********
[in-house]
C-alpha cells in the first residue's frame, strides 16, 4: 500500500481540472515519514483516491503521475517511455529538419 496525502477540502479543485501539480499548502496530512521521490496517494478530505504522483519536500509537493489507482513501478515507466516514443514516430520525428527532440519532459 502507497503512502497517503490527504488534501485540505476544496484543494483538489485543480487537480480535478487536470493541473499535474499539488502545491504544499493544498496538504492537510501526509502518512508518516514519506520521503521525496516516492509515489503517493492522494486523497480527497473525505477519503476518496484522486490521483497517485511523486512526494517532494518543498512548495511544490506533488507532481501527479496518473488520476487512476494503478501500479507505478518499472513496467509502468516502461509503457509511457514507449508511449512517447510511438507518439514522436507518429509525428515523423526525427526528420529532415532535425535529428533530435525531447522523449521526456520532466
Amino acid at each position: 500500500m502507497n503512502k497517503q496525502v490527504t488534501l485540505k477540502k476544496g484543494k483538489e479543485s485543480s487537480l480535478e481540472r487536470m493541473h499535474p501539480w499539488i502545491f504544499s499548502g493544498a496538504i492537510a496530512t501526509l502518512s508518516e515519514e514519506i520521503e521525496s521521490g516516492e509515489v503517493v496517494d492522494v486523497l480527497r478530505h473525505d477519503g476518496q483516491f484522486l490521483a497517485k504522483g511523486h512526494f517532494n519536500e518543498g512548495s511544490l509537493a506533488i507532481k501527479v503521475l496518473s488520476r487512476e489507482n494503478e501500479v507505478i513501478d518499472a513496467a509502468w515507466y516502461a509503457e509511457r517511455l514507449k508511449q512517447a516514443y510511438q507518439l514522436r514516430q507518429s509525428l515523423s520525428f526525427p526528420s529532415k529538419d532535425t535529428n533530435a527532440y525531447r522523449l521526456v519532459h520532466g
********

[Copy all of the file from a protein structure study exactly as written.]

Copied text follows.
[in-house]
C-alpha cells in the first residue's frame, strides 16, 4: 500500500481540472515519514483516491503521475517511455529538419 496525502477540502479543485501539480499548502496530512521521490496517494478530505504522483519536500509537493489507482513501478515507466516514443514516430520525428527532440519532459 502507497503512502497517503490527504488534501485540505476544496484543494483538489485543480487537480480535478487536470493541473499535474499539488502545491504544499493544498496538504492537510501526509502518512508518516514519506520521503521525496516516492509515489503517493492522494486523497480527497473525505477519503476518496484522486490521483497517485511523486512526494517532494518543498512548495511544490506533488507532481501527479496518473488520476487512476494503478501500479507505478518499472513496467509502468516502461509503457509511457514507449508511449512517447510511438507518439514522436507518429509525428515523423526525427526528420529532415532535425535529428533530435525531447522523449521526456520532466
Amino acid at each position: 500500500m502507497n503512502k497517503q496525502v490527504t488534501l485540505k477540502k476544496g484543494k483538489e479543485s485543480s487537480l480535478e481540472r487536470m493541473h499535474p501539480w499539488i502545491f504544499s499548502g493544498a496538504i492537510a496530512t501526509l502518512s508518516e515519514e514519506i520521503e521525496s521521490g516516492e509515489v503517493v496517494d492522494v486523497l480527497r478530505h473525505d477519503g476518496q483516491f484522486l490521483a497517485k504522483g511523486h512526494f517532494n519536500e518543498g512548495s511544490l509537493a506533488i507532481k501527479v503521475l496518473s488520476r487512476e489507482n494503478e501500479v507505478i513501478d518499472a513496467a509502468w515507466y516502461a509503457e509511457r517511455l514507449k508511449q512517447a516514443y510511438q507518439l514522436r514516430q507518429s509525428l515523423s520525428f526525427p526528420s529532415k529538419d532535425t535529428n533530435a527532440y525531447r522523449l521526456v519532459h520532466g